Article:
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Gold Bubble — Technical View

February 7, 2010 (Last updated on May 9, 2011) by

The last time I’ve written about the gold bubble was almost a year ago when the commodity has been trading near its all-time high at $941/ounce. Since then, the gold managed to reach a new historical maximum at $1,226/ounce and retrace to near $1,050/ounce. So, what’s the current situation with it? Is it still a bubble? Is it already bursting? Is gold going to go up even higher? When will the gold bubble burst?

Unfortunately, there are no simple answers to these questions. Ask a gold bull or an average Joe and they will say that the gold is going to go up as the economy is tumbling and the paper money is worthless, while the gold has always been a real measure of value. Ask a dollar bull or a gold pessimist and they will say that the commodity has no future as the economy is going to recover soon, that the inflation is nonexistent and the gold is useless as a commodity. But today I’ll try to look at gold from the technical point of view.

The chart below shows the daily chart of the spot gold from August 2009 until now. It includes the head-and-shoulders pattern that has started forming since October 6 and has ended its formation on January 20, 2010. The “shoulders” are marked with the letter “S” and the head is marked with letter “H”. The neckline is sloped because this “head-and-shoulders” pattern is bullish. The pattern broke out down on January 21. The gold continued to form a sloped resistance line, which now contains three price spikes. The probable target for this pattern breakout lies at the basement of the first shoulder:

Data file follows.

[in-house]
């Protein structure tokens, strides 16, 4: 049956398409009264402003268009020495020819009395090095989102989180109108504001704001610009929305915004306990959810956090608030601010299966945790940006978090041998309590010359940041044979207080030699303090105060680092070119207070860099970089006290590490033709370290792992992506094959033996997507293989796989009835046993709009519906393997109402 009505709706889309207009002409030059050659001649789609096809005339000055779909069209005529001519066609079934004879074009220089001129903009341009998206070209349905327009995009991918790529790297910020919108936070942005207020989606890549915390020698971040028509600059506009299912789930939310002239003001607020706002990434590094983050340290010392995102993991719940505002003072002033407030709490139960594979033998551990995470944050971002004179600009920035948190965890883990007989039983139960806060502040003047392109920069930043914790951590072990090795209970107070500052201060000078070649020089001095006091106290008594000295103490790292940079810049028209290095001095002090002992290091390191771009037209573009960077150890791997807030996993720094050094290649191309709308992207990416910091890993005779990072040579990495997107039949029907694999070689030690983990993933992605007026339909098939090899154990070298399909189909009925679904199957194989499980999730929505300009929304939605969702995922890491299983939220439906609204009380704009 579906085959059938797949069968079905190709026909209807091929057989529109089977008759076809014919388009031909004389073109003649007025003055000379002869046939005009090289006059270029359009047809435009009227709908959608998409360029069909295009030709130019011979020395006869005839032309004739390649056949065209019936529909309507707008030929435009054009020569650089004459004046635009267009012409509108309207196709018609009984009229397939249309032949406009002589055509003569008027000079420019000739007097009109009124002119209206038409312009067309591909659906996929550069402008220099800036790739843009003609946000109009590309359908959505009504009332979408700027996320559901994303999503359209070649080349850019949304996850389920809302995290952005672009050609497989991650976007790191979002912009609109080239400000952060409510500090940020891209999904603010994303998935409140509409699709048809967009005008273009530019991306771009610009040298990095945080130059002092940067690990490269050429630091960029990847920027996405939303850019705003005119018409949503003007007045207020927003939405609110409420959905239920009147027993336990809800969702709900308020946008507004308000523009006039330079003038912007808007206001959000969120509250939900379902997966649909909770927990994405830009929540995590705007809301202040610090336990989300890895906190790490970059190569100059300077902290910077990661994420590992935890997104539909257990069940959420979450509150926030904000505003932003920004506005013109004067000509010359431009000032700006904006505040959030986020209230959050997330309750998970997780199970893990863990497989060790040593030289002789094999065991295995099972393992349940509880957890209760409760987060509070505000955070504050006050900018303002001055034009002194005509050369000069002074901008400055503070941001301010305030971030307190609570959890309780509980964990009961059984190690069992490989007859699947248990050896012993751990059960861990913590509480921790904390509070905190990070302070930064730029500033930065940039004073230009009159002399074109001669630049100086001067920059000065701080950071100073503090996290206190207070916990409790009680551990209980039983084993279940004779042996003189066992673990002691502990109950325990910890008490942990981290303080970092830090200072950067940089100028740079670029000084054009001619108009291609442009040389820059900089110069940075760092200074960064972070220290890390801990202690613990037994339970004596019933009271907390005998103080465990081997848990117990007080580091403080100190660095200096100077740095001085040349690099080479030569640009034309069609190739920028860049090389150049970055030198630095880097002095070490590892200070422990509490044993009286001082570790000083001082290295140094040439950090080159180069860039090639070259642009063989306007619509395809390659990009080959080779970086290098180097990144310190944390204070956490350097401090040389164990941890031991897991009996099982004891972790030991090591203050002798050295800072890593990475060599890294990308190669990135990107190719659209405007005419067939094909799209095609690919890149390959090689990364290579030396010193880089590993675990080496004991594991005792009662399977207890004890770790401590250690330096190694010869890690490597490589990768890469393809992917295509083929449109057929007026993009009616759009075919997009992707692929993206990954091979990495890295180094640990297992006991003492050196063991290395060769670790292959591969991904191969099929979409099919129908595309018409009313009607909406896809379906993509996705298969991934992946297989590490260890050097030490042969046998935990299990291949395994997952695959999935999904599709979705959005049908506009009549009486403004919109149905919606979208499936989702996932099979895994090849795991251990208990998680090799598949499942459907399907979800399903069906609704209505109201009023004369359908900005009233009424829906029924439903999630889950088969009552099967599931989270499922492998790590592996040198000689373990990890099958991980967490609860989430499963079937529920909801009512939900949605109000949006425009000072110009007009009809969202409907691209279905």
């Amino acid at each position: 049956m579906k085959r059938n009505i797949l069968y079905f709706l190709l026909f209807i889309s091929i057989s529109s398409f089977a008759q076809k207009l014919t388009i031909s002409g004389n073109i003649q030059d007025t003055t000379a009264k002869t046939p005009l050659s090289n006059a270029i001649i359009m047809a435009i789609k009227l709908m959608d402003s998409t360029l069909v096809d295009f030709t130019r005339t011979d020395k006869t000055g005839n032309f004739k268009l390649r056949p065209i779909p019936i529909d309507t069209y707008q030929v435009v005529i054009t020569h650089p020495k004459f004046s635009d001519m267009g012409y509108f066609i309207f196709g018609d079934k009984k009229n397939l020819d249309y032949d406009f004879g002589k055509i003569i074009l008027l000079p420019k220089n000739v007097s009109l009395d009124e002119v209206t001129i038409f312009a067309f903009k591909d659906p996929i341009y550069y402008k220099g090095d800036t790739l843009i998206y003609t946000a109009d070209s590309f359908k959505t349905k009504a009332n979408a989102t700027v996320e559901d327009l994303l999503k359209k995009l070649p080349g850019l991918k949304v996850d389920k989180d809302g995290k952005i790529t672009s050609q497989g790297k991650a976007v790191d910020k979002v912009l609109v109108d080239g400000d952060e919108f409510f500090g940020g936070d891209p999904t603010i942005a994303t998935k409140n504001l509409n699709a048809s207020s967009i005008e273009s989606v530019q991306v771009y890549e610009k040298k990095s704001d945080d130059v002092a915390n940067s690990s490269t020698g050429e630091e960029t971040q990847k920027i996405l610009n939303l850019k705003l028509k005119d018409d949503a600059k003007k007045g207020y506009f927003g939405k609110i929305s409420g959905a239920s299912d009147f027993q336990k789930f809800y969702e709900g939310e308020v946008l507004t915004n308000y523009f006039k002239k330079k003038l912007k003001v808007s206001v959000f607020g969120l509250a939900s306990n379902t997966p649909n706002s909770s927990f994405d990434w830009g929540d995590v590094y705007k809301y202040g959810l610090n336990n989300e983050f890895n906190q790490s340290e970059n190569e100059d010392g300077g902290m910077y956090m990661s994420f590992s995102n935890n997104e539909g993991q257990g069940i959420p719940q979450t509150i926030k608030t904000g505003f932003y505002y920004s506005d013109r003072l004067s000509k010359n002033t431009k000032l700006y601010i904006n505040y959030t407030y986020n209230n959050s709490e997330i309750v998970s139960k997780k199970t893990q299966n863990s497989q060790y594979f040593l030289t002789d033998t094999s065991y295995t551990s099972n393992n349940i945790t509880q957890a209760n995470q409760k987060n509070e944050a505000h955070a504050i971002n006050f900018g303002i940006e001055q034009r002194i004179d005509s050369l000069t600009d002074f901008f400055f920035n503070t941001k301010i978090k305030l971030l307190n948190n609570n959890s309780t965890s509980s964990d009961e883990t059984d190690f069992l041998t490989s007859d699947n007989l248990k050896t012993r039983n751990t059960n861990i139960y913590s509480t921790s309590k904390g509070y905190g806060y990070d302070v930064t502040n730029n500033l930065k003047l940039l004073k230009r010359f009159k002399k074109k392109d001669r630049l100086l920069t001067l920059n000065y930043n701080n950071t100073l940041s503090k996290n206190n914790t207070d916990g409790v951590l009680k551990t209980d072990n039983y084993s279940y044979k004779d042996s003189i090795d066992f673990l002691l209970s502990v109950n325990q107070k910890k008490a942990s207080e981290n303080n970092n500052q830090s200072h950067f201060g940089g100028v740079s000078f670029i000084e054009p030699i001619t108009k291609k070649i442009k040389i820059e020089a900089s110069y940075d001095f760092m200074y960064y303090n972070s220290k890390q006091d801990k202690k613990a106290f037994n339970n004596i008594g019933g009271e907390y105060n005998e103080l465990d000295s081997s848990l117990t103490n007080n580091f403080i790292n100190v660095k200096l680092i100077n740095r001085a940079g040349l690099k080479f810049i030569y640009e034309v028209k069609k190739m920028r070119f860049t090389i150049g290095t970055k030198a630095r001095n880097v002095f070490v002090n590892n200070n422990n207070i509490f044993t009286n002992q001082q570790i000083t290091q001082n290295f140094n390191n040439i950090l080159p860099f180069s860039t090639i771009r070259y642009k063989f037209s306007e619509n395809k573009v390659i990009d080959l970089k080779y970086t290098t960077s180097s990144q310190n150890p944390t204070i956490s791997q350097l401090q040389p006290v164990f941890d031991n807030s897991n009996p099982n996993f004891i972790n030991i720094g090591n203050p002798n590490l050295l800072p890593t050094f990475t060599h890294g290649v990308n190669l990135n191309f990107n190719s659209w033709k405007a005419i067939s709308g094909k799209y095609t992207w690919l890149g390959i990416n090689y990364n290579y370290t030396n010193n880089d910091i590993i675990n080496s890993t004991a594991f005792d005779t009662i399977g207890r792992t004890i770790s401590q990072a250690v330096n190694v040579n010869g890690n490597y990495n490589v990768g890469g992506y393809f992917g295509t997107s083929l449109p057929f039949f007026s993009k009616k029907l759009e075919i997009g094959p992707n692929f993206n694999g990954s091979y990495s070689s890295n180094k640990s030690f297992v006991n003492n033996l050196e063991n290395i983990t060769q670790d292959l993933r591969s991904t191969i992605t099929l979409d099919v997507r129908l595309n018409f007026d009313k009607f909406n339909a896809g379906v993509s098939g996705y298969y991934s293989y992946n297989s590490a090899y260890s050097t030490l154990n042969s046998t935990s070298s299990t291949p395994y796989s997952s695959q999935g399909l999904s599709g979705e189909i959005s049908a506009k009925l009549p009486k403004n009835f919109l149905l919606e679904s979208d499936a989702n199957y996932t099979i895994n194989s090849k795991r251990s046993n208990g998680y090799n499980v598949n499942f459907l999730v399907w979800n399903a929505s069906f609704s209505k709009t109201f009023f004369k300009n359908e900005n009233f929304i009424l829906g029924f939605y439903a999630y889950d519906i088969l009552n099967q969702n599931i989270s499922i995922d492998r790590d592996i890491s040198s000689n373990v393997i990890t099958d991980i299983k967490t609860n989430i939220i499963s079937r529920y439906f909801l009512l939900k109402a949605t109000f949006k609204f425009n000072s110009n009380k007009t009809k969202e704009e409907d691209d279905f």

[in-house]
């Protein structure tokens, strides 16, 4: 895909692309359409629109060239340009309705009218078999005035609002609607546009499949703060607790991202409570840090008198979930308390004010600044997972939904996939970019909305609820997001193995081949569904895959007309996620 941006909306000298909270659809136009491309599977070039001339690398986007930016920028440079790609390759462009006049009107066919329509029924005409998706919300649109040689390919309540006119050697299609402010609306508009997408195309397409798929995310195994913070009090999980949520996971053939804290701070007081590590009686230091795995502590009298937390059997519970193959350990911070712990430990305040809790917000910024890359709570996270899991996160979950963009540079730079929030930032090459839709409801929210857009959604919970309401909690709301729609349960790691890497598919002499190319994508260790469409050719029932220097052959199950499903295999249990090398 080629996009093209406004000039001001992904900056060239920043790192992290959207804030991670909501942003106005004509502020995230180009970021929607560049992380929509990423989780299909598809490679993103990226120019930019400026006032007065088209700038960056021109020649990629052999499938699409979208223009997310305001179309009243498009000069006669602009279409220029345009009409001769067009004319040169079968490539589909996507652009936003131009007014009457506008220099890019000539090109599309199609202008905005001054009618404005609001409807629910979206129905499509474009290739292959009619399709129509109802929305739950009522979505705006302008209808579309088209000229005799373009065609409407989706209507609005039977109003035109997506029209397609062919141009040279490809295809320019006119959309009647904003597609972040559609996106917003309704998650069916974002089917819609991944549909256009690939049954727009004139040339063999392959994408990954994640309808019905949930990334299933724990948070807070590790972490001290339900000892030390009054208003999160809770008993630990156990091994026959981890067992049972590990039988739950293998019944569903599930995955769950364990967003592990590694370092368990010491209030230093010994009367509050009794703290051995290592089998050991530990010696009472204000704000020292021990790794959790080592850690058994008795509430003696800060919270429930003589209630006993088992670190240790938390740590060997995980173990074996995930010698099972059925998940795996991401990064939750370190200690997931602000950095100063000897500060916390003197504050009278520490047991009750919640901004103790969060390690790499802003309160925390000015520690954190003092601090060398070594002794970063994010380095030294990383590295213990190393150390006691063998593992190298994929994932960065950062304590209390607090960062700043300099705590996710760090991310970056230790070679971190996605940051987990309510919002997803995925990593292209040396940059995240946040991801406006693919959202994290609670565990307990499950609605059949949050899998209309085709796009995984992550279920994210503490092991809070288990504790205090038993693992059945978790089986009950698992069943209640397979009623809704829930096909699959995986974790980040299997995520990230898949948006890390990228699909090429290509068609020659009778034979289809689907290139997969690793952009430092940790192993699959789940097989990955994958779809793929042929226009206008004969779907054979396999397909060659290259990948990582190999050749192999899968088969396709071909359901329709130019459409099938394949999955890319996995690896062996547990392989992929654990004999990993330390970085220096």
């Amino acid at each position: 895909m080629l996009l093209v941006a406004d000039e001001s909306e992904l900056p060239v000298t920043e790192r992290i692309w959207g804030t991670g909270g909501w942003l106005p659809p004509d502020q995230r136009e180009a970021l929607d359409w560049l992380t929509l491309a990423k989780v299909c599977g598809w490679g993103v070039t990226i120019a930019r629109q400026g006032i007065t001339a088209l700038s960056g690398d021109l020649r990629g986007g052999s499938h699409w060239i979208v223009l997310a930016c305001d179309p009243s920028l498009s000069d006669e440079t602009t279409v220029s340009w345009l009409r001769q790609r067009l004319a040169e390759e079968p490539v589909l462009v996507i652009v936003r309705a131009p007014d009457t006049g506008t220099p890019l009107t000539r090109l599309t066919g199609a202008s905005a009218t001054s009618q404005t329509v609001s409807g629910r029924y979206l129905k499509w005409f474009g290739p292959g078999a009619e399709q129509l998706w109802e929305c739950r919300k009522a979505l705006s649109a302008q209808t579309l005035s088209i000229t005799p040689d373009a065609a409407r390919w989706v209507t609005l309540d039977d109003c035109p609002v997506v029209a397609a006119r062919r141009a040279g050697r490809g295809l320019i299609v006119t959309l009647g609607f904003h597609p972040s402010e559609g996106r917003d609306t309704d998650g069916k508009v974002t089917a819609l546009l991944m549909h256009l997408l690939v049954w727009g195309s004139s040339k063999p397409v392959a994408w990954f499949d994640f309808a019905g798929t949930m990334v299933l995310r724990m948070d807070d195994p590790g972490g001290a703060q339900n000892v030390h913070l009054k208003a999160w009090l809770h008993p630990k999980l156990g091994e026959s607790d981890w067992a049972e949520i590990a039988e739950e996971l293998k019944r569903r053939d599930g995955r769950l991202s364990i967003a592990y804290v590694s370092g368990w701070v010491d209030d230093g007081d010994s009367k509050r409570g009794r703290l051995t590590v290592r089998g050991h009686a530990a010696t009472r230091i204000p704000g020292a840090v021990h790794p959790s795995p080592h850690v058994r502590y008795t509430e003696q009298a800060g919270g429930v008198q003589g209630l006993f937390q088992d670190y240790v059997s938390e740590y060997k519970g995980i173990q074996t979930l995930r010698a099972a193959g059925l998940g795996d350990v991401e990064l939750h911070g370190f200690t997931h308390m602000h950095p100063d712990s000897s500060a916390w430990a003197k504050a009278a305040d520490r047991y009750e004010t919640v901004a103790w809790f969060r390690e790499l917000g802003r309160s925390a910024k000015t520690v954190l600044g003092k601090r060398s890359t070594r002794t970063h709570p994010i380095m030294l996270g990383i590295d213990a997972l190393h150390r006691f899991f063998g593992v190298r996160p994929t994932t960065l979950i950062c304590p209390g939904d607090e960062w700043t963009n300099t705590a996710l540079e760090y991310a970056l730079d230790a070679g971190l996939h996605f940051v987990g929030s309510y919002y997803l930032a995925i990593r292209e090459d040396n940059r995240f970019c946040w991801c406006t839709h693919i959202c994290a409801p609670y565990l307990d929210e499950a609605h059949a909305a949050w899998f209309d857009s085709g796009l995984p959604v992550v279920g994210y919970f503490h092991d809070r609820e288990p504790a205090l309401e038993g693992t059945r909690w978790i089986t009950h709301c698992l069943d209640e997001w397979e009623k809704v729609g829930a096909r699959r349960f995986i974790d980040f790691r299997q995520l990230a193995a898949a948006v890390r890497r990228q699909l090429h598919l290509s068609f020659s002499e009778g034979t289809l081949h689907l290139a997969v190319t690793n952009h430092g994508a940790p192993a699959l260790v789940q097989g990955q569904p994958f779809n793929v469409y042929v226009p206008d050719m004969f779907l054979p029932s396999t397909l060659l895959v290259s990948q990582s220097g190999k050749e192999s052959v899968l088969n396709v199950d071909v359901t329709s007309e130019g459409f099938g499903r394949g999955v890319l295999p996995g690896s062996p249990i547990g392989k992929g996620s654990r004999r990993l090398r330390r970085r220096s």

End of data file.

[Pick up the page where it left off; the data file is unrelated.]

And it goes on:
The key level on the chart is the pattern breakout target that is located at $1,023/ounce. That lne can be reached during the next 7 weeks even if the gold is going to continue retracing to the resistance slope from time to time.

From the technical point of view this is a perfect pattern breakout, but what does a retracement to ~$1,023 means for gold in a long-term perspective? Is it a bubble burst? Definitely not. Of course, it may serve as a first step in a serious trend change or even may end in a steep drop to some years’ lows, but the pattern itself doesn’t mean a lot in a long-term perspective. I suggest watching closely for what happens next after the pattern is played out and the new technical data becomes available.

If you have any questions or comments regarding the future of the gold, please, feel free to reply via the form below.

3 Responses to “Gold Bubble — Technical View”

  1. bharat

    dear sir
    i read your article and find very helpful .i think its perfect.
    thanks for such a nice technical view.

    Reply

  2. dandva

    The end will be sooner than you think. No one now is fullish to buy gold. Very bad investment. The demand was artificially created.

    Reply

  3. Buy Gold

    All commodities will be a BULL this year. Goldman Sachs called for gold prices to reach 1750/oz in 2011. Can’t really fight their opinion.

    Reply

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